And So It Begins. Again.

In 2007, January Magazine enters its 10th year of continuous publication. That’s a deliciously long time to have been doing anything, let alone reading and thinking about and writing about books and authors. We have accomplished so much of what we set out to do in 1997. (1997!) In some ways, even more.

In many ways it feels as though we at January Magazine evolved the format that has become associated with blogging. A decade ago, when everyone else was still loading up Web sites with Java applets and other additions that offered a lot of sizzle but not much steak, we found ourselves almost entirely concerned with content: great writing, well edited; top art; super photos. At that time we envisioned a Web site about books and authors and reading that would grow more rich and intellectually valuable over time.

Another one of our early goals was a site that updated every day and a date at the top of the page that would give the reader a clear and honest indication that something new had been added on the date listed. Since those of us who hatched January mostly came from traditional print backgrounds, we knew that we wanted the material at the “top of the fold” to be the freshest we had on offer and that what came next — the newest stuff — should push the next newest lower on the page. Does that sound like a thought so simple it doesn’t require mentioning? And yet, when we began, these thoughts were so new, people laughed at us. Out loud.

What else? We talked a lot — a lot — about content. Again, steak before sizzle. And in an environment where newly minted “content creators” were writing in-depth stories in short, angry bytes, we were publishing 10,000 word interviews with people like Martin Amis and Margaret Atwood and 40,000 word features (I’m not making this up) on people like seminal crime fictionist Ross Macdonald.

We didn’t try to boil our reviews down to bite-sized bits so small that their meaning became lost. Instead of embracing the idea that, in the digital age, readers had suddenly developed the attention spans of underdeveloped hamsters, we went the other way. We understood — and still understand — that our readers are intelligent people who care about books and the people who make them. In fact, we knew they were so intelligent that they were perfectly capable of making decisions about how much of anything we published they wanted to read. They didn’t need us to boil it all down to point form: they had the smarts to pull the points out themselves if desired. We felt our readers deserved everything: all of the information we had so that they could make the decisions on what they read by themselves. And since we didn’t have the restrictions of column inches or a finite number of pages, our writers could party with the material that moved their hearts. Then our readers could party with all of the information they were looking for. And everyone loves a party.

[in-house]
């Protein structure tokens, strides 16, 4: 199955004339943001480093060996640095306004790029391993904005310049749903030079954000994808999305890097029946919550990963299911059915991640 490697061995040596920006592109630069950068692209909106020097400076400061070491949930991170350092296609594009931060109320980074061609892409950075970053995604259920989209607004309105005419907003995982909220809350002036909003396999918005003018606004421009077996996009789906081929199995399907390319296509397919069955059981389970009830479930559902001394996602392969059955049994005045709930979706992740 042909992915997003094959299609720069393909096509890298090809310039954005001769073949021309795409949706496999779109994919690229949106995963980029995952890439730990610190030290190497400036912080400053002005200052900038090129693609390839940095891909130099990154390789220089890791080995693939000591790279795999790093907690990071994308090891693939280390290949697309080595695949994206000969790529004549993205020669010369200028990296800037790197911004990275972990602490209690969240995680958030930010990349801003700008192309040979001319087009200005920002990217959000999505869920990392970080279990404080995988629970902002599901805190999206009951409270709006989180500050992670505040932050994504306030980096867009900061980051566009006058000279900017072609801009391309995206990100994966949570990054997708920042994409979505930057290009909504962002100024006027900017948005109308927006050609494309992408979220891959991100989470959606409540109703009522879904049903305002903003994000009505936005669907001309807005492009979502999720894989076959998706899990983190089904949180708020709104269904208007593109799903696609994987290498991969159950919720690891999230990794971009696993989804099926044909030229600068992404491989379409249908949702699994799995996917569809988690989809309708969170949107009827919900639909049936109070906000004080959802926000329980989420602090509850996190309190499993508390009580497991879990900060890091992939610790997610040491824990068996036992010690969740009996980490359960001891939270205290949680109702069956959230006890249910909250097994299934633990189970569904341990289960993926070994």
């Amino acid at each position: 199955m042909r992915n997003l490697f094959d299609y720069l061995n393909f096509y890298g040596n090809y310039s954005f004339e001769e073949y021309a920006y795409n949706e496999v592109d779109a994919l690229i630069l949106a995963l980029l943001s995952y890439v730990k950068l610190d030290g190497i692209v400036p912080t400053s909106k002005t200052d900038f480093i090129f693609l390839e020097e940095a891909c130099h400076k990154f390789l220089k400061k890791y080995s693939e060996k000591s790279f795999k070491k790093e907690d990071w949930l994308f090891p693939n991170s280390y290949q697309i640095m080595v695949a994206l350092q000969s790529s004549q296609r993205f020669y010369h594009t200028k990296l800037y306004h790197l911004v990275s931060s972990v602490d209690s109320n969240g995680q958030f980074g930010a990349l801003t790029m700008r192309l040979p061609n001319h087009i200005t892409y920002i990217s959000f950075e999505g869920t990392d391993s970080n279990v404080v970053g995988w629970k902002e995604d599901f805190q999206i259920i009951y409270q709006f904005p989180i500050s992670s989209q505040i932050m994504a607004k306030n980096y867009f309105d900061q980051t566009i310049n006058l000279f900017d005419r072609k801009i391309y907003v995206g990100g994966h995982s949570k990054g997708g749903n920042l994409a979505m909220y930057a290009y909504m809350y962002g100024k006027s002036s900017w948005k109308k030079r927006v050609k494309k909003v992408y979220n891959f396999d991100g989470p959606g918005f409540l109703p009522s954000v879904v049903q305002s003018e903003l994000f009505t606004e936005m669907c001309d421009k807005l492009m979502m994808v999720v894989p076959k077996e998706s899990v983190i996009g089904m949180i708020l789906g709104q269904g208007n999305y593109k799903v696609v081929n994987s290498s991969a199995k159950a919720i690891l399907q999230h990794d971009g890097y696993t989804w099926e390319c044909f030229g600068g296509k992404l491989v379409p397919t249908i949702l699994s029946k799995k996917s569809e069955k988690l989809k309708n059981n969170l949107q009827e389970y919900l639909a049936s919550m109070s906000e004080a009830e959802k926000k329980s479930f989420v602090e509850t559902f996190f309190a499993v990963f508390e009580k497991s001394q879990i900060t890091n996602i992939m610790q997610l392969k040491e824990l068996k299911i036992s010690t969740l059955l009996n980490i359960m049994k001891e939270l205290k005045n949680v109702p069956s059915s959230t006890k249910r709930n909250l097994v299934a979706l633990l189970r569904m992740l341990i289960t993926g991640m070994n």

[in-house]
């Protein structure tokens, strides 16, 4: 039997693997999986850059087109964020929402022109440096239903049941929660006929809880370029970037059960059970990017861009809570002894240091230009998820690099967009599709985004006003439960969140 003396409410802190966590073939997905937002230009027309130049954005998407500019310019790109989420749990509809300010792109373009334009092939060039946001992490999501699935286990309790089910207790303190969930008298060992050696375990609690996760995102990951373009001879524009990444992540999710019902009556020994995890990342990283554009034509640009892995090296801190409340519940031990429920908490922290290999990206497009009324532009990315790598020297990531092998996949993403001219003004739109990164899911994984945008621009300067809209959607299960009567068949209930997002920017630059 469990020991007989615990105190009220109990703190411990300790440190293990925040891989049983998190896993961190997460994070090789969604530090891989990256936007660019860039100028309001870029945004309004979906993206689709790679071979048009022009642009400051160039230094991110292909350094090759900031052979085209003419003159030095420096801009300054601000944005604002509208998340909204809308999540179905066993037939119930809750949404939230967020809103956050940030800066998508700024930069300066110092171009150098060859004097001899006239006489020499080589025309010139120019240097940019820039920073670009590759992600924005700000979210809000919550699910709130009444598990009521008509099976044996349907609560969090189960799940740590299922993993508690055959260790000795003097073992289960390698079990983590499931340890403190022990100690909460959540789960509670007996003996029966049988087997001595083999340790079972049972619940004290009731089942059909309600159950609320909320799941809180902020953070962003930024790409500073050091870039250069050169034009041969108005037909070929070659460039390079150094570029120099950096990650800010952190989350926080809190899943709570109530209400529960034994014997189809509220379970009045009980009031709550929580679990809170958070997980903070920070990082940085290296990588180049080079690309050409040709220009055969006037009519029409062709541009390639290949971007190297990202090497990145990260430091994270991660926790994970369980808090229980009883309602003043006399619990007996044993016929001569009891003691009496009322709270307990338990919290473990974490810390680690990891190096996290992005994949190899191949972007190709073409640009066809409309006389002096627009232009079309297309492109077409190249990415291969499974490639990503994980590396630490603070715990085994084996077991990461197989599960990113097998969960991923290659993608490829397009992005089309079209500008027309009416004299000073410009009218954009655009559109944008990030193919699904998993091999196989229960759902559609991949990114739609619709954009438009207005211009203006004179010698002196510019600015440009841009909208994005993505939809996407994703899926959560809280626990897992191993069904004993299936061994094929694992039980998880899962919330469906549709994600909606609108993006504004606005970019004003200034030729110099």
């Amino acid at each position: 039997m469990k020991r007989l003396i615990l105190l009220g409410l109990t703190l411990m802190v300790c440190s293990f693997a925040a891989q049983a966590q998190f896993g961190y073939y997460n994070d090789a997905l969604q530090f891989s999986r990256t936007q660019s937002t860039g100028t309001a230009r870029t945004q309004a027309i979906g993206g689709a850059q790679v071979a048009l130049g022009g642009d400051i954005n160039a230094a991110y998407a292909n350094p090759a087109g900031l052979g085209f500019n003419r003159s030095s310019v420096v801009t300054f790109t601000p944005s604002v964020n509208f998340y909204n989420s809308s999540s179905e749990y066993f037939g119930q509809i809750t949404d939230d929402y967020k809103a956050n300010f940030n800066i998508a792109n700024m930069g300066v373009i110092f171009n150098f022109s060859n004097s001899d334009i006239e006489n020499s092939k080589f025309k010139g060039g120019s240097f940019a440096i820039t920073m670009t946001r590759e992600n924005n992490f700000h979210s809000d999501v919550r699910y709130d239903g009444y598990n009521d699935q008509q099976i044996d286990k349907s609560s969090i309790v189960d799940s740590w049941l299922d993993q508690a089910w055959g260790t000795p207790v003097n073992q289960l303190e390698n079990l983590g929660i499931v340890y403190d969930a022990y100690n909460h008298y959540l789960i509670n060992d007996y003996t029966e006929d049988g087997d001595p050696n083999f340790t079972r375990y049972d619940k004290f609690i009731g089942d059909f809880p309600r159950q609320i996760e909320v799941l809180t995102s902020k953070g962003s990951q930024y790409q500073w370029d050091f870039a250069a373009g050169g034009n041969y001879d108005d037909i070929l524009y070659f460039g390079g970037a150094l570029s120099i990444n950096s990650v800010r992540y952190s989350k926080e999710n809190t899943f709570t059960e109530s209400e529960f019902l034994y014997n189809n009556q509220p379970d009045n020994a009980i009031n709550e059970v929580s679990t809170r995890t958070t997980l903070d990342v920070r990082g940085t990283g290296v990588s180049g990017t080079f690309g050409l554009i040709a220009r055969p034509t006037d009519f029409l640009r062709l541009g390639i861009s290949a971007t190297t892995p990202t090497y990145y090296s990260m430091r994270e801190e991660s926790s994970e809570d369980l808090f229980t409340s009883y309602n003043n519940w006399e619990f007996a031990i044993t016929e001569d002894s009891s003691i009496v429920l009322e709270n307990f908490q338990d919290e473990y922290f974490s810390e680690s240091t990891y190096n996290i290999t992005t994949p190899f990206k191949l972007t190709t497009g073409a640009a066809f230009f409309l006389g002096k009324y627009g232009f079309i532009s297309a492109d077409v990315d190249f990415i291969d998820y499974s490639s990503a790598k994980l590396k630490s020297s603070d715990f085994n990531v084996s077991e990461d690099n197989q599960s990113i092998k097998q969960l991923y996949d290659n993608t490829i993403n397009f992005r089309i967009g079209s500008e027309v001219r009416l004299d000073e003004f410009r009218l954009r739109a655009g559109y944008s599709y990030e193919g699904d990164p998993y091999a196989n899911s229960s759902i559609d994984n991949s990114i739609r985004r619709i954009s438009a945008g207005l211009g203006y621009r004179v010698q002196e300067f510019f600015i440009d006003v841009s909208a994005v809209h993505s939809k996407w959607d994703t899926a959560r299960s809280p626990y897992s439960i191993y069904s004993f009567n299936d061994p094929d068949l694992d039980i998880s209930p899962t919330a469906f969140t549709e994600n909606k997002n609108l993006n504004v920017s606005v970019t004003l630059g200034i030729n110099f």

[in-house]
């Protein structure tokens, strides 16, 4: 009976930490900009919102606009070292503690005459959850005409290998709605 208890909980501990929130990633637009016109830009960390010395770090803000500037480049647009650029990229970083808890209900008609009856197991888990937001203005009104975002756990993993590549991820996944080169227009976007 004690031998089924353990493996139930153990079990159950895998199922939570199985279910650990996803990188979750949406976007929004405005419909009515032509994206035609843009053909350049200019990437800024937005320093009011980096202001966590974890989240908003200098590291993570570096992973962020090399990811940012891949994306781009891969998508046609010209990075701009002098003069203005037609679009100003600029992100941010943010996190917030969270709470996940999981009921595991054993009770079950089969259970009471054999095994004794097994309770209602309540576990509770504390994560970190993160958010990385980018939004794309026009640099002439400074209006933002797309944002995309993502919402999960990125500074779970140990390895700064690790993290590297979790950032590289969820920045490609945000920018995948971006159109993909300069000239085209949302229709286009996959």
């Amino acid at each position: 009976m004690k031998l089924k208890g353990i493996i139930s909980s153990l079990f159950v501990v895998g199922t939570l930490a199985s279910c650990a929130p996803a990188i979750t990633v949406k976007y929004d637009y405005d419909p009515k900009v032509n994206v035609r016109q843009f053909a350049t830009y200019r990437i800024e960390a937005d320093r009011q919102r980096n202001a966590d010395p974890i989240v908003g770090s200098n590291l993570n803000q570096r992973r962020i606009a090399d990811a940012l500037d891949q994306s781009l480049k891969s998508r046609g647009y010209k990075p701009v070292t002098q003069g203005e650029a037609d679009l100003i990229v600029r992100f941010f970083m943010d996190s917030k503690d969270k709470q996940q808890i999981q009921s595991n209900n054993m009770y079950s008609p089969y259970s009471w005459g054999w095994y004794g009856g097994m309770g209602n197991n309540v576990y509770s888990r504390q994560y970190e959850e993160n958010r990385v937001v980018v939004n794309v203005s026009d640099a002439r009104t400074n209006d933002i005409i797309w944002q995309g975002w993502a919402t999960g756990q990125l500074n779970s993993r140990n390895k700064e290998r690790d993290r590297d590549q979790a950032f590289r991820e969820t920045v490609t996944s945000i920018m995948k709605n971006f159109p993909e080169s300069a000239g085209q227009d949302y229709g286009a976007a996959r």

Now, with all of these goals reached for and attained, we feel it’s time for a big change. And, if you’re reading this, the change is in front of you. Midway through 2006, we spun January Magazine’s crime fiction newsletter, The Rap Sheet, out onto its own in blog form under the care of J. Kingston Pierce, the editor who had conceived the concept of a crime fiction newsletter for January in the first place. The Rap Sheet in blog form has been so successful, we were encouraged to try it with January. As you can see, we’ve transformed January Magazine’s main index page into a blog. What’s most exciting about this is that it changes everything, yet everything stays the same. I’ll tell you what I mean.